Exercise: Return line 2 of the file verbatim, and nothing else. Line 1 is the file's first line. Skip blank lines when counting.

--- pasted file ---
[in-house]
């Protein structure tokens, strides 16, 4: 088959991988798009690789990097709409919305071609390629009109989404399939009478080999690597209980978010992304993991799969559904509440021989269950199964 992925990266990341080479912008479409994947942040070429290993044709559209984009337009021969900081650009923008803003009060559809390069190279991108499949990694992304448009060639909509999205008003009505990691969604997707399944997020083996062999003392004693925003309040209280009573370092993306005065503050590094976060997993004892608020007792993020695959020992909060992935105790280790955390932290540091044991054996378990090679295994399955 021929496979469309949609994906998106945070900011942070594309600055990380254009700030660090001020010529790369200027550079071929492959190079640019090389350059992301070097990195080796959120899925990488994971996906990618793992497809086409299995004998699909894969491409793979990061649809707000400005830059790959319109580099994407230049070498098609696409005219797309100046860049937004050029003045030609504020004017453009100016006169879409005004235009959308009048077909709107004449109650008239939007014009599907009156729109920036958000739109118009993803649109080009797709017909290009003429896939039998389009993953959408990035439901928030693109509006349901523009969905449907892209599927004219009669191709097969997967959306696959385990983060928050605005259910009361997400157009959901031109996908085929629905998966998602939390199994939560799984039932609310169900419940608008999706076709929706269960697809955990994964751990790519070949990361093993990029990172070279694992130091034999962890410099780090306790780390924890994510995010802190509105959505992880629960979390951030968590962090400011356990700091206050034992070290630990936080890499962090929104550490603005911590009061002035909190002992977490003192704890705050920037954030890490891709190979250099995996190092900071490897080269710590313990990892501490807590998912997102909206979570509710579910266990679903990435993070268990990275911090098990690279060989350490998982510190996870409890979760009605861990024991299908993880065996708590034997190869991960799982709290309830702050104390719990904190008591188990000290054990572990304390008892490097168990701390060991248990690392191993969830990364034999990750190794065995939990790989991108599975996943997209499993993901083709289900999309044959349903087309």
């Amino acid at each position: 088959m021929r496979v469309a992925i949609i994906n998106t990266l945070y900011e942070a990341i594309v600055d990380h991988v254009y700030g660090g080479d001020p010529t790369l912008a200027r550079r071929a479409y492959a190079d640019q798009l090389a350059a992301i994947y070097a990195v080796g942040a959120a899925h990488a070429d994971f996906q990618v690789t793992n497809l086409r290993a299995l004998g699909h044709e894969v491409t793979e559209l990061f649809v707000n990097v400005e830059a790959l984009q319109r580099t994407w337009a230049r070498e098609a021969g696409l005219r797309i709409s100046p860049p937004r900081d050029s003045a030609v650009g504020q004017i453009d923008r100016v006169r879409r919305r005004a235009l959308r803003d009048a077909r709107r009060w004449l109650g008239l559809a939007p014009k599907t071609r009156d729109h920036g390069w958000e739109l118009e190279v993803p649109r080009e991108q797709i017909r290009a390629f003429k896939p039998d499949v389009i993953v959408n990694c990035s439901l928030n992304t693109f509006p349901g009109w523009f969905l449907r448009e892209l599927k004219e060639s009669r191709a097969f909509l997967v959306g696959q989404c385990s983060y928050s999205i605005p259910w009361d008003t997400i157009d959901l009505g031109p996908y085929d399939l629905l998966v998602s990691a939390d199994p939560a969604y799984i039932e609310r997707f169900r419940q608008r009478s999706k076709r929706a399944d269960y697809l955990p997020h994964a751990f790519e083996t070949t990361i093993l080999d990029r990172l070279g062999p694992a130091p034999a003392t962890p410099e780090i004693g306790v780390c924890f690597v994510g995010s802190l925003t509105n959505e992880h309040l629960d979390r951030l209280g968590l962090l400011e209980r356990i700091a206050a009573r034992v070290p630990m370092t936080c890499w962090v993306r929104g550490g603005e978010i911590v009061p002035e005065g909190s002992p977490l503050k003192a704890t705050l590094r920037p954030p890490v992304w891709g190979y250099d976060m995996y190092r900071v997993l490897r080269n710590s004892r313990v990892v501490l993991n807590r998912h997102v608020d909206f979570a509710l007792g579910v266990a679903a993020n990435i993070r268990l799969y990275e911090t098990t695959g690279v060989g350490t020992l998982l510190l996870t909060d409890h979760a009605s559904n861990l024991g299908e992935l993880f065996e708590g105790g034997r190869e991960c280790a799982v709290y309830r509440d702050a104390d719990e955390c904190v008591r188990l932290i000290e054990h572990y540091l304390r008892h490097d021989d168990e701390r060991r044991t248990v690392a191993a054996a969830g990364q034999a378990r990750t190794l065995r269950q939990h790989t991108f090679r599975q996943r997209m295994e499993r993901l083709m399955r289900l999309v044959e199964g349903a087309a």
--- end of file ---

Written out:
């Protein structure tokens, strides 16, 4: 088959991988798009690789990097709409919305071609390629009109989404399939009478080999690597209980978010992304993991799969559904509440021989269950199964 992925990266990341080479912008479409994947942040070429290993044709559209984009337009021969900081650009923008803003009060559809390069190279991108499949990694992304448009060639909509999205008003009505990691969604997707399944997020083996062999003392004693925003309040209280009573370092993306005065503050590094976060997993004892608020007792993020695959020992909060992935105790280790955390932290540091044991054996378990090679295994399955 021929496979469309949609994906998106945070900011942070594309600055990380254009700030660090001020010529790369200027550079071929492959190079640019090389350059992301070097990195080796959120899925990488994971996906990618793992497809086409299995004998699909894969491409793979990061649809707000400005830059790959319109580099994407230049070498098609696409005219797309100046860049937004050029003045030609504020004017453009100016006169879409005004235009959308009048077909709107004449109650008239939007014009599907009156729109920036958000739109118009993803649109080009797709017909290009003429896939039998389009993953959408990035439901928030693109509006349901523009969905449907892209599927004219009669191709097969997967959306696959385990983060928050605005259910009361997400157009959901031109996908085929629905998966998602939390199994939560799984039932609310169900419940608008999706076709929706269960697809955990994964751990790519070949990361093993990029990172070279694992130091034999962890410099780090306790780390924890994510995010802190509105959505992880629960979390951030968590962090400011356990700091206050034992070290630990936080890499962090929104550490603005911590009061002035909190002992977490003192704890705050920037954030890490891709190979250099995996190092900071490897080269710590313990990892501490807590998912997102909206979570509710579910266990679903990435993070268990990275911090098990690279060989350490998982510190996870409890979760009605861990024991299908993880065996708590034997190869991960799982709290309830702050104390719990904190008591188990000290054990572990304390008892490097168990701390060991248990690392191993969830990364034999990750190794065995939990790989991108599975996943997209499993993901083709289900999309044959349903087309």